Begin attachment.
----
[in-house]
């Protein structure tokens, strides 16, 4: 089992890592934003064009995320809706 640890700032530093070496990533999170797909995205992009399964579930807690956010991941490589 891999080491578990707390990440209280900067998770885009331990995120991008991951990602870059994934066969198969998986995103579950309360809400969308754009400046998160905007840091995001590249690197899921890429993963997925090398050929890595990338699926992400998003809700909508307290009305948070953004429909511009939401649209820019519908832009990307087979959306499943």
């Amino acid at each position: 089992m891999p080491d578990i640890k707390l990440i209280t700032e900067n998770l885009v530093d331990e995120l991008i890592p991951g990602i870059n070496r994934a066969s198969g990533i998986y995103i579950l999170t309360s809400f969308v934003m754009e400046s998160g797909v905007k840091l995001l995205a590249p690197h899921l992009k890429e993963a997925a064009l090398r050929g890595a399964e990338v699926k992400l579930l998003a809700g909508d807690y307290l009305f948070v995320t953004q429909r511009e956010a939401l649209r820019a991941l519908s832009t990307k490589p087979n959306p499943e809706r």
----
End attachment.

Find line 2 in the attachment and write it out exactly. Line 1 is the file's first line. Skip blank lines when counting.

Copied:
């Protein structure tokens, strides 16, 4: 089992890592934003064009995320809706 640890700032530093070496990533999170797909995205992009399964579930807690956010991941490589 891999080491578990707390990440209280900067998770885009331990995120991008991951990602870059994934066969198969998986995103579950309360809400969308754009400046998160905007840091995001590249690197899921890429993963997925090398050929890595990338699926992400998003809700909508307290009305948070953004429909511009939401649209820019519908832009990307087979959306499943």